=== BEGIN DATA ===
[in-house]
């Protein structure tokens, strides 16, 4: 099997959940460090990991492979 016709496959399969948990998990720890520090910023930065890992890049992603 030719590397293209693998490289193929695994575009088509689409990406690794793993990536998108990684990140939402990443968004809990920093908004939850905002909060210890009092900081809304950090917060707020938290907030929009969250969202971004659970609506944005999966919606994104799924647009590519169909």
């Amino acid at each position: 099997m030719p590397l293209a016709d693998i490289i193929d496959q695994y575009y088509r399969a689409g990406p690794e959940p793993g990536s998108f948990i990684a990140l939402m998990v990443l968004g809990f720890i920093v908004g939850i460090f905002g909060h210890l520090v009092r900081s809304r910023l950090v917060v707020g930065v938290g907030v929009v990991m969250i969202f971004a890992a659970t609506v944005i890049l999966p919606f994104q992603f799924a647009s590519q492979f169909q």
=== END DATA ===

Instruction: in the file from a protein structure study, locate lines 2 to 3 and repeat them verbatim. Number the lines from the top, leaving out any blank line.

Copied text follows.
């Protein structure tokens, strides 16, 4: 099997959940460090990991492979 016709496959399969948990998990720890520090910023930065890992890049992603 030719590397293209693998490289193929695994575009088509689409990406690794793993990536998108990684990140939402990443968004809990920093908004939850905002909060210890009092900081809304950090917060707020938290907030929009969250969202971004659970609506944005999966919606994104799924647009590519169909």
């Amino acid at each position: 099997m030719p590397l293209a016709d693998i490289i193929d496959q695994y575009y088509r399969a689409g990406p690794e959940p793993g990536s998108f948990i990684a990140l939402m998990v990443l968004g809990f720890i920093v908004g939850i460090f905002g909060h210890l520090v009092r900081s809304r910023l950090v917060v707020g930065v938290g907030v929009v990991m969250i969202f971004a890992a659970t609506v944005i890049l999966p919606f994104q992603f799924a647009s590519q492979f169909q």